Sgt. Bowe Bergdahl, the only US POW believed to be held by the Taliban, was freed by his captors in exchange for give Guantanamo detainees, the Associated Press is reporting:
The officials said the Taliban agreed to turn over Sgt. Bowe Bergdahl in exchange for the release of five Afghan detainees from the U.S. prison at Guantanamo Bay, Cuba. The transfers happened after a week of intense negotiations mediated by the government of Qatar, which will take custody of the Afghans.
In a statement, President Barack Obama said Bergdahl’s recovery “is a reminder of America’s unwavering commitment to leave no man or woman in uniform behind on the battlefield.”
Officials said the Taliban turned the 28-year-old Bergdahl over Saturday evening, local time, in Afghanistan. Several dozen U.S. special forces were involved in the exchange, which took place in eastern Afghanistan, near the Pakistani border.
Officials described the transfer as a nonviolent handover between the American forces and about 18 Taliban.
Bergdahl was in good condition and able to walk, according to the officials, who insisted on anonymity in order to describe the details of his release.
Bergdahl is expected to be transferred to Bagram Air Field, the main U.S. base in Afghanistan, then on to the United States.
Bergdahl, of Hailey, Idaho, had been held by the Taliban since June 30, 2009. He is thought to have been captured by members of the Haqqani network, which operates in the Afghanistan-Pakistan border region and has been one of the deadliest threats to U.S. troops in the war.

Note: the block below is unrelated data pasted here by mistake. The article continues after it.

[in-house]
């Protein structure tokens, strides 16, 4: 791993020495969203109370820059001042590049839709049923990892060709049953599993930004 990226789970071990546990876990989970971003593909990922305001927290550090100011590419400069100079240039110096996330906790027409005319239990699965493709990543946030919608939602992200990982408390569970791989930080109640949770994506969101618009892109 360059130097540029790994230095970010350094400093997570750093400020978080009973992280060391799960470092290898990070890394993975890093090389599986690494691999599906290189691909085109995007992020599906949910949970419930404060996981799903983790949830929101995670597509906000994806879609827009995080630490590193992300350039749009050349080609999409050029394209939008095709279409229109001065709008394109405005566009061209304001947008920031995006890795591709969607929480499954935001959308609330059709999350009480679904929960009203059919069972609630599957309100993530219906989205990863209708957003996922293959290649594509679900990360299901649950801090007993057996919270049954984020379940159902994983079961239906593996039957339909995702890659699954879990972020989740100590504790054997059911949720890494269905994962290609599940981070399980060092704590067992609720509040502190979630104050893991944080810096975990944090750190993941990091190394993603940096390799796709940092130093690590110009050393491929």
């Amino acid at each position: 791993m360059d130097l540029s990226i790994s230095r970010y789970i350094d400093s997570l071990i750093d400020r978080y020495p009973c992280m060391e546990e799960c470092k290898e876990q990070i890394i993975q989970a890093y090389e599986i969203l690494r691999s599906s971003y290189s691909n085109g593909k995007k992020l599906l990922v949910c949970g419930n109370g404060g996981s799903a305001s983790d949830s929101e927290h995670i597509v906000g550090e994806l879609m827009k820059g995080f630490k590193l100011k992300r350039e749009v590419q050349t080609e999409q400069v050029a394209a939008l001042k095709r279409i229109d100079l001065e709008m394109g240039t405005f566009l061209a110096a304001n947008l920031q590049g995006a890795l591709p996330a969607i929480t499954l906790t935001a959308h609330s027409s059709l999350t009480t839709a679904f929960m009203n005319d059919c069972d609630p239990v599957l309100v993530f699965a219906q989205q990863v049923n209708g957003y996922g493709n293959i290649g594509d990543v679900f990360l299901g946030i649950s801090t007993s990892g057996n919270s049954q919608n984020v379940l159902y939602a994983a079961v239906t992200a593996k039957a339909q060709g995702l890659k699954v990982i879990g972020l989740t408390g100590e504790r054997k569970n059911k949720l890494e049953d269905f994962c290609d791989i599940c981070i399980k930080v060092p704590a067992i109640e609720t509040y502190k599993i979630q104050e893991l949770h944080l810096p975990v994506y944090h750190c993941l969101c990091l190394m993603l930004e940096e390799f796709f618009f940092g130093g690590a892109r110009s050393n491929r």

The Haqqani network, which the State Department designated as a foreign terrorist organization in 2012, claims allegiance to the Afghan Taliban, yet operates with some degree of autonomy.
PJ Media Washington Editor Bridget Johnson highlighted the plight of Bergdahl earlier this year as part of the Yellow Ribbon Project, which seeks to keep the names of Americans held overseas before the public until they are brought home.
Controversy has surrounded Bergdhal since his capture. Did he walk away from his post and desert? Emails to his parents just prior to his capture indicate he was “disillusioned” with America and thought about deserting. His emails home were full of details about the extreme dysfunction of his unit and how he felt he had been lied to by the military.
The Rolling Stone article, to be published Friday, also quotes other soldiers and associates of Bergdahl’s as saying that he had talked about walking to Pakistan if his deployment was “lame” and that shortly before his disappearance he had asked whether he should take his weapon if he left the base. Friends and other soldiers describe a survivalist mentality, and Bergdahl’s father, Bob, told the magazine that his son was “living in a novel.”
“The future is too good to waste on lies,” one email reads. “And life is way too short to care for the damnation of others, as well as to spend it helping fools with their ideas that are wrong.”
The emails were provided to the magazine by Bergdahl’s family in Idaho, which has gone public with its own discontent with U.S. efforts to free their son. There is no way to authenticate the emails.
Some of Bergdahl’s reported words read like a suicide note.
“I am sorry for everything,” he wrote. “The horror that is America is disgusting.”
He mailed home boxes containing his uniform and books.
Bergdhal made several propaganda videos, but the military usually doesn’t hold that against a returning POW. More problematic will be his debriefing where he will almost certainly be asked about the circumstances surrounding his capture. After telling his parents he was “ashamed to even be an American,” Sgt. Bergdhal will have a lot of explaining to do.